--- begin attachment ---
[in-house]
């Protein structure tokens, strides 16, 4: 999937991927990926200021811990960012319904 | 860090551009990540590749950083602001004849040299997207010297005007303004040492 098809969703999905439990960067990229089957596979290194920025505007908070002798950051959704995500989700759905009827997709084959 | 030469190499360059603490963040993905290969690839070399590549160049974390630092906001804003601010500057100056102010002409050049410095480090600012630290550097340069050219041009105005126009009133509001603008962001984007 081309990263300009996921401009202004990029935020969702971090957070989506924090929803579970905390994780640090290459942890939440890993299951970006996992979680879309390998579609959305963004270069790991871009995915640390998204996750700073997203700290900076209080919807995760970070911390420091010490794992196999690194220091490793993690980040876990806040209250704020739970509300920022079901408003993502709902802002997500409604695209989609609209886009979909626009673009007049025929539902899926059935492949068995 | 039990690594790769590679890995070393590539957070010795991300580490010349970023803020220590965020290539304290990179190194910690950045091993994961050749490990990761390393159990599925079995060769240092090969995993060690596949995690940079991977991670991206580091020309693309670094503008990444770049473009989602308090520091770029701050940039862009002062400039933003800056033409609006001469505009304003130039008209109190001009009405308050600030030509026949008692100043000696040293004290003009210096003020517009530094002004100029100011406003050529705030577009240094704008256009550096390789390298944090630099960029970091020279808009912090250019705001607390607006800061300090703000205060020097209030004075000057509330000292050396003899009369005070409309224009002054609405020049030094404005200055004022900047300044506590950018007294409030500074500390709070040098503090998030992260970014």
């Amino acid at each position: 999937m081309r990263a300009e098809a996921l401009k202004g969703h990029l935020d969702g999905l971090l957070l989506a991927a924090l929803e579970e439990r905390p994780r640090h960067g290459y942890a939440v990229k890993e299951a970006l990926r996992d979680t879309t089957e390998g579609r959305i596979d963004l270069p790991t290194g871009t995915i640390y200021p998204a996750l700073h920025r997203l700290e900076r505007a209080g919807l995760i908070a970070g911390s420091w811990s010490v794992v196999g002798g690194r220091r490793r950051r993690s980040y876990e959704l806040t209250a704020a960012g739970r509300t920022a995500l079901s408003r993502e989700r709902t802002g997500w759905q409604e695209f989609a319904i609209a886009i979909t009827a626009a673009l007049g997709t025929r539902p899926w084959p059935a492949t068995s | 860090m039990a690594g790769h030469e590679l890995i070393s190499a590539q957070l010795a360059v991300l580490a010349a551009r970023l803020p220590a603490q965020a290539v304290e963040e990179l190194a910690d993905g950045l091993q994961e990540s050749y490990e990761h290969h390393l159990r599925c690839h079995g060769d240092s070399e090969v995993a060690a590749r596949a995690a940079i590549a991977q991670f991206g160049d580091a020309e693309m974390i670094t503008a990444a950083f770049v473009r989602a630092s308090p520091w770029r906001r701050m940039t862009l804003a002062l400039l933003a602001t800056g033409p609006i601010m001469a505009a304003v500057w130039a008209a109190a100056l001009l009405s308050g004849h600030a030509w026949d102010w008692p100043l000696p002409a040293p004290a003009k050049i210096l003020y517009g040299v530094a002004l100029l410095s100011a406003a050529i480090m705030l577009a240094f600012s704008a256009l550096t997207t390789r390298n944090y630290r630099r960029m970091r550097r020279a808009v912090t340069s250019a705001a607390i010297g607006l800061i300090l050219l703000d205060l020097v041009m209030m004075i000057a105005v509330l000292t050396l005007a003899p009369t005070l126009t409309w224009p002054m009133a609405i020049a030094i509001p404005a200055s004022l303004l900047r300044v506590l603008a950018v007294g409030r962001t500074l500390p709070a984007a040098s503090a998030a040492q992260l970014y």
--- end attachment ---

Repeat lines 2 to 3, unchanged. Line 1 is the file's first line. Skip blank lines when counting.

């Protein structure tokens, strides 16, 4: 999937991927990926200021811990960012319904 | 860090551009990540590749950083602001004849040299997207010297005007303004040492 098809969703999905439990960067990229089957596979290194920025505007908070002798950051959704995500989700759905009827997709084959 | 030469190499360059603490963040993905290969690839070399590549160049974390630092906001804003601010500057100056102010002409050049410095480090600012630290550097340069050219041009105005126009009133509001603008962001984007 081309990263300009996921401009202004990029935020969702971090957070989506924090929803579970905390994780640090290459942890939440890993299951970006996992979680879309390998579609959305963004270069790991871009995915640390998204996750700073997203700290900076209080919807995760970070911390420091010490794992196999690194220091490793993690980040876990806040209250704020739970509300920022079901408003993502709902802002997500409604695209989609609209886009979909626009673009007049025929539902899926059935492949068995 | 039990690594790769590679890995070393590539957070010795991300580490010349970023803020220590965020290539304290990179190194910690950045091993994961050749490990990761390393159990599925079995060769240092090969995993060690596949995690940079991977991670991206580091020309693309670094503008990444770049473009989602308090520091770029701050940039862009002062400039933003800056033409609006001469505009304003130039008209109190001009009405308050600030030509026949008692100043000696040293004290003009210096003020517009530094002004100029100011406003050529705030577009240094704008256009550096390789390298944090630099960029970091020279808009912090250019705001607390607006800061300090703000205060020097209030004075000057509330000292050396003899009369005070409309224009002054609405020049030094404005200055004022900047300044506590950018007294409030500074500390709070040098503090998030992260970014």
């Amino acid at each position: 999937m081309r990263a300009e098809a996921l401009k202004g969703h990029l935020d969702g999905l971090l957070l989506a991927a924090l929803e579970e439990r905390p994780r640090h960067g290459y942890a939440v990229k890993e299951a970006l990926r996992d979680t879309t089957e390998g579609r959305i596979d963004l270069p790991t290194g871009t995915i640390y200021p998204a996750l700073h920025r997203l700290e900076r505007a209080g919807l995760i908070a970070g911390s420091w811990s010490v794992v196999g002798g690194r220091r490793r950051r993690s980040y876990e959704l806040t209250a704020a960012g739970r509300t920022a995500l079901s408003r993502e989700r709902t802002g997500w759905q409604e695209f989609a319904i609209a886009i979909t009827a626009a673009l007049g997709t025929r539902p899926w084959p059935a492949t068995s | 860090m039990a690594g790769h030469e590679l890995i070393s190499a590539q957070l010795a360059v991300l580490a010349a551009r970023l803020p220590a603490q965020a290539v304290e963040e990179l190194a910690d993905g950045l091993q994961e990540s050749y490990e990761h290969h390393l159990r599925c690839h079995g060769d240092s070399e090969v995993a060690a590749r596949a995690a940079i590549a991977q991670f991206g160049d580091a020309e693309m974390i670094t503008a990444a950083f770049v473009r989602a630092s308090p520091w770029r906001r701050m940039t862009l804003a002062l400039l933003a602001t800056g033409p609006i601010m001469a505009a304003v500057w130039a008209a109190a100056l001009l009405s308050g004849h600030a030509w026949d102010w008692p100043l000696p002409a040293p004290a003009k050049i210096l003020y517009g040299v530094a002004l100029l410095s100011a406003a050529i480090m705030l577009a240094f600012s704008a256009l550096t997207t390789r390298n944090y630290r630099r960029m970091r550097r020279a808009v912090t340069s250019a705001a607390i010297g607006l800061i300090l050219l703000d205060l020097v041009m209030m004075i000057a105005v509330l000292t050396l005007a003899p009369t005070l126009t409309w224009p002054m009133a609405i020049a030094i509001p404005a200055s004022l303004l900047r300044v506590l603008a950018v007294g409030r962001t500074l500390p709070a984007a040098s503090a998030a040492q992260l970014y």